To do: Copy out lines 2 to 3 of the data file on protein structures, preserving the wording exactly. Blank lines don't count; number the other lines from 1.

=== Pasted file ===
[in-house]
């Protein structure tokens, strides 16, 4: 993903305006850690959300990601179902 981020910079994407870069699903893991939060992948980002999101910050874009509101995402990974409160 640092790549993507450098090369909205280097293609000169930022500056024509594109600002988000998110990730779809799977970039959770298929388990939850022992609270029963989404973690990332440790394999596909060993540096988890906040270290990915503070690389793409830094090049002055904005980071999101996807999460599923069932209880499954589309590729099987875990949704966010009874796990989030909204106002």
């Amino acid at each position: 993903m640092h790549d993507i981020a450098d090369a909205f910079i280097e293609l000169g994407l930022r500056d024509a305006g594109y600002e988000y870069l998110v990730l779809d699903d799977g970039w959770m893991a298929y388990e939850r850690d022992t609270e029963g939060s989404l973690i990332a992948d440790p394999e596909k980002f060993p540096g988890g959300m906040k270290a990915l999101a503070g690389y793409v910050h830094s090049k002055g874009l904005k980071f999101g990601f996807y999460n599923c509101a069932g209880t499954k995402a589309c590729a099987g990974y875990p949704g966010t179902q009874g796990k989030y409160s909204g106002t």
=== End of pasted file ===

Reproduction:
């Protein structure tokens, strides 16, 4: 993903305006850690959300990601179902 981020910079994407870069699903893991939060992948980002999101910050874009509101995402990974409160 640092790549993507450098090369909205280097293609000169930022500056024509594109600002988000998110990730779809799977970039959770298929388990939850022992609270029963989404973690990332440790394999596909060993540096988890906040270290990915503070690389793409830094090049002055904005980071999101996807999460599923069932209880499954589309590729099987875990949704966010009874796990989030909204106002």
């Amino acid at each position: 993903m640092h790549d993507i981020a450098d090369a909205f910079i280097e293609l000169g994407l930022r500056d024509a305006g594109y600002e988000y870069l998110v990730l779809d699903d799977g970039w959770m893991a298929y388990e939850r850690d022992t609270e029963g939060s989404l973690i990332a992948d440790p394999e596909k980002f060993p540096g988890g959300m906040k270290a990915l999101a503070g690389y793409v910050h830094s090049k002055g874009l904005k980071f999101g990601f996807y999460n599923c509101a069932g209880t499954k995402a589309c590729a099987g990974y875990p949704g966010t179902q009874g796990k989030y409160s909204g106002t």